Writing a validation plan for a computerized system isn’t one of those things you learn in school. Well, at least not during my schooling! So when you approach such a critically important document, always start by looking for best practices and guidance within the industry. For many regulated environments, GAMP 5: A Risk-Based Approach to Compliant GxP Computerized Systems is a good place to begin.
The validation plan is the document that contains the highest-level planning for the validation of a system. Typically when we think of validation we think of testing; however, the overall validation plan must encompass a broader scope. According to GAMP 5, a computerized system validation plan would also include an overview of the proposed system, identification of responsibilities, a description of the overall quality management system, a validation strategy and more. Let’s take a look at each of these recommended elements according to the GAMP 5 guidance.
Introduction and Scope
This section should include the scope of the system, the objectives of the validation process and how the plan itself is reviewed, maintained and updated. These are only high level statements and will be supported by the sections that follow.
This section should include a description of the system using the language of the business. For example, a LIMS system might be described as performing quality control for manufacturing, stability testing on released product, etc. It should also include a high-level description of the system; for example, the general components, whether it connects to other systems, will include peripherals, how users will connect to the system, etc. It is usually helpful to include a diagram of the system, which is more quickly understood by executives.
Included in this section are the roles and responsibilities of those involved; for example, the general responsibilities of a project manager and required participation of the quality unit. Critical to this section is the identification of the process or system owner, which is that individual or group for which the system is being validated, since it is this stakeholder that must be satisfied by the validation effort and who will be immediately responsible if validation is found insufficient during inspections.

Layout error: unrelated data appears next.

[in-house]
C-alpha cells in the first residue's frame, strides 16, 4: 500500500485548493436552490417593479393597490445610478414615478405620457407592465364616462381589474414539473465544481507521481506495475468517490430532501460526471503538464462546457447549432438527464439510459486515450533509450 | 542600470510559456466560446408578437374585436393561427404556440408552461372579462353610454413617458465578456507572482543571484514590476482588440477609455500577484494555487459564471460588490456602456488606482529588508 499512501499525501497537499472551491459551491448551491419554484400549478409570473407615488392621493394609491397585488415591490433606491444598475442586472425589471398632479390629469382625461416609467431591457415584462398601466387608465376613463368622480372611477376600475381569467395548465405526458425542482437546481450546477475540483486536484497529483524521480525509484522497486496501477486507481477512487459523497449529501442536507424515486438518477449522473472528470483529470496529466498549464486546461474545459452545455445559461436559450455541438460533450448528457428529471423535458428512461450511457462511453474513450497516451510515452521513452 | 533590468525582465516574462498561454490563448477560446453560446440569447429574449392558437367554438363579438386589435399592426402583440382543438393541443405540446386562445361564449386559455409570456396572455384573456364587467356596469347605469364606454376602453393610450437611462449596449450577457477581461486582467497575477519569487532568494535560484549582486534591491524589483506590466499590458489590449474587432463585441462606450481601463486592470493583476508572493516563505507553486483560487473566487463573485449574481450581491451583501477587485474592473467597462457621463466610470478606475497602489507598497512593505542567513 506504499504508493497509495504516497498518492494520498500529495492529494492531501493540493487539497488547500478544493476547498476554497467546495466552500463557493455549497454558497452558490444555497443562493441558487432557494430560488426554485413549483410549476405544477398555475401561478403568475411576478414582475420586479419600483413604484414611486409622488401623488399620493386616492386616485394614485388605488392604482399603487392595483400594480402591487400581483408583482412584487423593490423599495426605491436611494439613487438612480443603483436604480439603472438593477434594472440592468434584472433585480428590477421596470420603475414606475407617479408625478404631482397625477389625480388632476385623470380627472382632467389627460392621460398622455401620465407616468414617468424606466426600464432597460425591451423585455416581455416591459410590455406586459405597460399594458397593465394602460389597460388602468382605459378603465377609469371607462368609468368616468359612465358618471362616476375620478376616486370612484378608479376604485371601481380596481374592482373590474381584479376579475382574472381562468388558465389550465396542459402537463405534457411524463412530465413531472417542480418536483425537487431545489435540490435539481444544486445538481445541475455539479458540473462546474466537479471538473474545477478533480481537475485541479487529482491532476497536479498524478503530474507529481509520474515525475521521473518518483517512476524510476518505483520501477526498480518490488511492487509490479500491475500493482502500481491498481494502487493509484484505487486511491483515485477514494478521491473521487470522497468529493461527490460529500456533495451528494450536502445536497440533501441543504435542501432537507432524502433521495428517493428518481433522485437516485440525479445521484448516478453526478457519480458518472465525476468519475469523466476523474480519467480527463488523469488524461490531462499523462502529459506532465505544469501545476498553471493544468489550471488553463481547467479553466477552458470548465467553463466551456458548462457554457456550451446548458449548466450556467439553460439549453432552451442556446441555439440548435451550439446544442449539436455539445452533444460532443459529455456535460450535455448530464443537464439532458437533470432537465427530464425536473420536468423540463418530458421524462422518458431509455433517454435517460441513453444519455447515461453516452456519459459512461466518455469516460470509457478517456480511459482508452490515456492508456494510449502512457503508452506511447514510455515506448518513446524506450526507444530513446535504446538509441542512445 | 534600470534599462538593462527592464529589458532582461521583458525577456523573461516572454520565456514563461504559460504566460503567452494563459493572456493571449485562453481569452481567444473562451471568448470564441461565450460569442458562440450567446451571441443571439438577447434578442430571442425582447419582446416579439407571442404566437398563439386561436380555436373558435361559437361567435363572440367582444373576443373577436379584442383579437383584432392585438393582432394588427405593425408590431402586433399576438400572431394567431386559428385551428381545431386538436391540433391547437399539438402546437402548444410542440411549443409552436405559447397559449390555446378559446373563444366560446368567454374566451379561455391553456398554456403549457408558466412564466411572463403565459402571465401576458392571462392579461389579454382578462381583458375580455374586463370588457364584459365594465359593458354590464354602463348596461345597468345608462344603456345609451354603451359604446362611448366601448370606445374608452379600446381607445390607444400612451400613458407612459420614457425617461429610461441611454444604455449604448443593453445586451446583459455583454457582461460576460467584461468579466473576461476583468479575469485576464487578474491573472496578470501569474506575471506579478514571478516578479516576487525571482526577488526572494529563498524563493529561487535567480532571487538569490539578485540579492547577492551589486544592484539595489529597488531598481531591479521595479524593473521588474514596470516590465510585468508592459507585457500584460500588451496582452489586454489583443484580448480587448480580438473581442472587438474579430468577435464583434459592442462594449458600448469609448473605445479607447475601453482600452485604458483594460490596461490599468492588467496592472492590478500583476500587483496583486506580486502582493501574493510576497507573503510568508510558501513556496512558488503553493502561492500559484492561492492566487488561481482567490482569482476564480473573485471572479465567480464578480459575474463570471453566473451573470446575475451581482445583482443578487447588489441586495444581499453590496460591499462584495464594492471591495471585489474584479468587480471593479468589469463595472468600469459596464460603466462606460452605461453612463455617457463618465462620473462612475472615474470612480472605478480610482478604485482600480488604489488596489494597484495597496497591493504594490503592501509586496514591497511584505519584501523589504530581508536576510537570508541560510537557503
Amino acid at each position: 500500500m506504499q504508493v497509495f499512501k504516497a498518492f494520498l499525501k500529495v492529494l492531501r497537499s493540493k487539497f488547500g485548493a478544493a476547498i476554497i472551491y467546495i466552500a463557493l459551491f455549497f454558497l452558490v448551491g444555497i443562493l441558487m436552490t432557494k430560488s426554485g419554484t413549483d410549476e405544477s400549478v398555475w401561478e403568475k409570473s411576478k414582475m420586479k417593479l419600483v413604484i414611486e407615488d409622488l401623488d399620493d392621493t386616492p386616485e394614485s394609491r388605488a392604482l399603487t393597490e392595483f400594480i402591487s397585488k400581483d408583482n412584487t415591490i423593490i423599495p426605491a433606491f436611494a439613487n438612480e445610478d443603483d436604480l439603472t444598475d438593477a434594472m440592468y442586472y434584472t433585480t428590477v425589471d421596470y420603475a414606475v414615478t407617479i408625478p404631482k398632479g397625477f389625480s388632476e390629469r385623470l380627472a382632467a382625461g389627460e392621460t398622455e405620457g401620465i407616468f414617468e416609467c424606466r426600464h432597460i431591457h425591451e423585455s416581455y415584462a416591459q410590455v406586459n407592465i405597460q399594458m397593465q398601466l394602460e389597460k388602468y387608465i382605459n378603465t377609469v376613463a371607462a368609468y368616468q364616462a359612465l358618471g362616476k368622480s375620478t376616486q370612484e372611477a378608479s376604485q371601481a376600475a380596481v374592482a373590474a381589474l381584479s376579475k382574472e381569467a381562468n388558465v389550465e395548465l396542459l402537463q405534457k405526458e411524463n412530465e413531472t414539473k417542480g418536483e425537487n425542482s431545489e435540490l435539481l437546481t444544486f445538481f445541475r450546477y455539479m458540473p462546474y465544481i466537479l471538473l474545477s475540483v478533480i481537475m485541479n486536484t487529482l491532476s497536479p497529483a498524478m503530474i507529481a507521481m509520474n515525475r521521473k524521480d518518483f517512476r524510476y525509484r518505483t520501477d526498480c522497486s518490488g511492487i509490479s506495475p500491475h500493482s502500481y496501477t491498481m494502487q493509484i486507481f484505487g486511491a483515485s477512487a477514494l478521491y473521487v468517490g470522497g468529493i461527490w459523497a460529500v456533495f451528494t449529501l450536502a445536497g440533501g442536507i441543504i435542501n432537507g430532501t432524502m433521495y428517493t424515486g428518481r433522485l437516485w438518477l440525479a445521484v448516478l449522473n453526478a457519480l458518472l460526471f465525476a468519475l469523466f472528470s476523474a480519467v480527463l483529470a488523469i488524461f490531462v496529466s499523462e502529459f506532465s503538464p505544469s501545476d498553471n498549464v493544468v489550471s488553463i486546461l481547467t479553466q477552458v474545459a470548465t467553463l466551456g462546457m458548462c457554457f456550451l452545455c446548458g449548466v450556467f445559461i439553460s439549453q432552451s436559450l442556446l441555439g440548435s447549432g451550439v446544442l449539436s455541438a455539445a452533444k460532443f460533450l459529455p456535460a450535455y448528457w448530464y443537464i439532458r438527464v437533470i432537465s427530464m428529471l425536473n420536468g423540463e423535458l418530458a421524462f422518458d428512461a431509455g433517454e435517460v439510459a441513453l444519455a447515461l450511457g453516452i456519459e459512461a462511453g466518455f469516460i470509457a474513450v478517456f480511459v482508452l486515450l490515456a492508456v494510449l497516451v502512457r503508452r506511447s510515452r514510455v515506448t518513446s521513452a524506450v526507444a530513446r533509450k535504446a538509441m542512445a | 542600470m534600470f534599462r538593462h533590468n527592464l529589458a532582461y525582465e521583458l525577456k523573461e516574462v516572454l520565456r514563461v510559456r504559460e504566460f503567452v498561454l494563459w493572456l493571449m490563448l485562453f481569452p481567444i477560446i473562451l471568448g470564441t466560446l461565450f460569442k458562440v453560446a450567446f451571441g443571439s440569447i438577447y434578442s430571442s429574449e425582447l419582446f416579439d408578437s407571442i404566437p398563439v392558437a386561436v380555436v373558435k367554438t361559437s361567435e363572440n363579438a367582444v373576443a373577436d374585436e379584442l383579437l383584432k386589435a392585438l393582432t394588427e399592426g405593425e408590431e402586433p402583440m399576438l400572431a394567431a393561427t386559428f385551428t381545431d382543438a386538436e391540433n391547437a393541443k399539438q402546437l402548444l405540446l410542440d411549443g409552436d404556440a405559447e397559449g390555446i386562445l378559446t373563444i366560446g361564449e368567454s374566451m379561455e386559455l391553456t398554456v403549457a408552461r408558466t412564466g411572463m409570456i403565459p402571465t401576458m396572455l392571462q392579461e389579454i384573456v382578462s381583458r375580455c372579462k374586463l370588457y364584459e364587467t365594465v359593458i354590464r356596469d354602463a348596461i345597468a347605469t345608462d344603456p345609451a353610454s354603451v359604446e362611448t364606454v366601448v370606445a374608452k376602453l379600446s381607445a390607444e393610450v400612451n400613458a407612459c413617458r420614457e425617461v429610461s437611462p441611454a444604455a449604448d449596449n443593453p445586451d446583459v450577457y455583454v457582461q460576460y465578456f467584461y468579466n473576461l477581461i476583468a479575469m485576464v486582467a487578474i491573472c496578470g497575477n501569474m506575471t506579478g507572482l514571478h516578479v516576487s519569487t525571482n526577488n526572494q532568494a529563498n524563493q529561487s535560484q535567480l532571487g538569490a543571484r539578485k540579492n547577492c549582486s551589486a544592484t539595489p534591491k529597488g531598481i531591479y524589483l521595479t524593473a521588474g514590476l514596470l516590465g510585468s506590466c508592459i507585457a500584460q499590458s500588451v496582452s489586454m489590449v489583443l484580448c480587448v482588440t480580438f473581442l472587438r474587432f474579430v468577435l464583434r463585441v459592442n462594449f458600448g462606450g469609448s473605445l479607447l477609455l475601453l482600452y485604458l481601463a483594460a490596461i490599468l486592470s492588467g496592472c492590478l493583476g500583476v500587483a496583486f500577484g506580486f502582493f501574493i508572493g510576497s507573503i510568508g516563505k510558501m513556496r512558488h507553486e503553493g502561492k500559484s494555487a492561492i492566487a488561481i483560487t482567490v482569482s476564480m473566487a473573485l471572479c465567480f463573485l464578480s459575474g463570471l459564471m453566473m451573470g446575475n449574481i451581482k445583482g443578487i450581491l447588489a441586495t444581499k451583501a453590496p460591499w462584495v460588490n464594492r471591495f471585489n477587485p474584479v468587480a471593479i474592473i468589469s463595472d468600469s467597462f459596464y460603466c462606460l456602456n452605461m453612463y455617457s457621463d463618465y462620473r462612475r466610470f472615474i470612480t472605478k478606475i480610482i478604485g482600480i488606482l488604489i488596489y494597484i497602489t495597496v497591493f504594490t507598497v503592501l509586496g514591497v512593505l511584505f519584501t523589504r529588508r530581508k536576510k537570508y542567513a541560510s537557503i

Quality Risk Management
Including a description of the overall quality risk management approach, this section should summarize any previous risk assessments that might be used as inputs, quality management procedures or policies for conducting risk assessments, and the parameters for determining levels of regulatory impact, for example, GxP.
The heart of the document, this section will identify the strategy for achieving compliance and ensuring fitness for purpose based on the assessment of risk, the system’s components architecture and any required supplier assessments.
Within the strategy for achieving compliance will be:
- the identification of the validation lifecycle,
- inputs and outputs of each project stage,
- identification of hardware/software categories that are used to assess risk,
- acceptance criteria and
- methods of traceability and design review.
This section will identify each of the required deliverables and a responsibility assignment matrix for the responsible and informed persons; for example, a RACI matrix.
It is critical to understand the criteria for system acceptance and how deviations should be handled. This can be different for each system under validation and will depend upon the risk tolerance of the business for the particular system and how fitness for intended use is defined. Of course, these must align with the overall validation policies of the organization.
Identify the relevant procedures and tasks required to change the scope, responsibilities and attributes of the project. For example, if this validation plan requires change based on new deliverables or acceptance criteria, which role is responsible to request the change, who must approve the change and who must be informed of the change?
Standard Operating Procedures
Each validated system must be accompanied by a set of Standard Operating Procedures (SOPs) indicating how the system is operated and controlled. Also listed as deliverables in the section above, this section is dedicated to outlining the requirements for each SOP. Be certain to keep in mind not only usage procedures, but any implementation procedures that might be required during the validation (for example, good documentation procedures), technical services procedures for system maintenance, etc.
Finally, GAMP 5 recommends a section devoted to a Glossary, which is especially useful for regulated organizations that tend collect a large vocabulary of acronyms and initialisms.
Written by Jeff Vannest, Director of Quality at LabVantage Solutions. For more information on Validation Services, please visit us at https://www.labvantage.com/services/validation-services/